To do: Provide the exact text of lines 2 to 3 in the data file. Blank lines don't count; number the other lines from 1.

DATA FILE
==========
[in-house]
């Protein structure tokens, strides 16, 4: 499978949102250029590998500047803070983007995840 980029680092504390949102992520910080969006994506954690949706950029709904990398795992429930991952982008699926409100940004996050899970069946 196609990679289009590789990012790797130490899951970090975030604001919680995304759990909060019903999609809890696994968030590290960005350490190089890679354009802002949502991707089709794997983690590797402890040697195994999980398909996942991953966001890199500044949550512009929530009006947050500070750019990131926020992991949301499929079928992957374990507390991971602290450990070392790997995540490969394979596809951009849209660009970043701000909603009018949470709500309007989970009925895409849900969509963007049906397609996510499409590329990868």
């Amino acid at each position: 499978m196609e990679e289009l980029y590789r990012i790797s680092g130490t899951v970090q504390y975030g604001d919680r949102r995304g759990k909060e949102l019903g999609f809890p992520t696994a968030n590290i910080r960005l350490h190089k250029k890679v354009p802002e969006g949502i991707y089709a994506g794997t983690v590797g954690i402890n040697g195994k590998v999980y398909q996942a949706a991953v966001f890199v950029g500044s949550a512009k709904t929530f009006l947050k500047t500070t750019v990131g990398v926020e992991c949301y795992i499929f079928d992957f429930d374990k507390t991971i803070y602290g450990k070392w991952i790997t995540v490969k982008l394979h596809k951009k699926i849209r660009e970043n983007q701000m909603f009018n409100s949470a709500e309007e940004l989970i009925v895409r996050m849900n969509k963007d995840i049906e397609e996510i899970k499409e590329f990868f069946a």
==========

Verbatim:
């Protein structure tokens, strides 16, 4: 499978949102250029590998500047803070983007995840 980029680092504390949102992520910080969006994506954690949706950029709904990398795992429930991952982008699926409100940004996050899970069946 196609990679289009590789990012790797130490899951970090975030604001919680995304759990909060019903999609809890696994968030590290960005350490190089890679354009802002949502991707089709794997983690590797402890040697195994999980398909996942991953966001890199500044949550512009929530009006947050500070750019990131926020992991949301499929079928992957374990507390991971602290450990070392790997995540490969394979596809951009849209660009970043701000909603009018949470709500309007989970009925895409849900969509963007049906397609996510499409590329990868």
């Amino acid at each position: 499978m196609e990679e289009l980029y590789r990012i790797s680092g130490t899951v970090q504390y975030g604001d919680r949102r995304g759990k909060e949102l019903g999609f809890p992520t696994a968030n590290i910080r960005l350490h190089k250029k890679v354009p802002e969006g949502i991707y089709a994506g794997t983690v590797g954690i402890n040697g195994k590998v999980y398909q996942a949706a991953v966001f890199v950029g500044s949550a512009k709904t929530f009006l947050k500047t500070t750019v990131g990398v926020e992991c949301y795992i499929f079928d992957f429930d374990k507390t991971i803070y602290g450990k070392w991952i790997t995540v490969k982008l394979h596809k951009k699926i849209r660009e970043n983007q701000m909603f009018n409100s949470a709500e309007e940004l989970i009925v895409r996050m849900n969509k963007d995840i049906e397609e996510i899970k499409e590329f990868f069946a």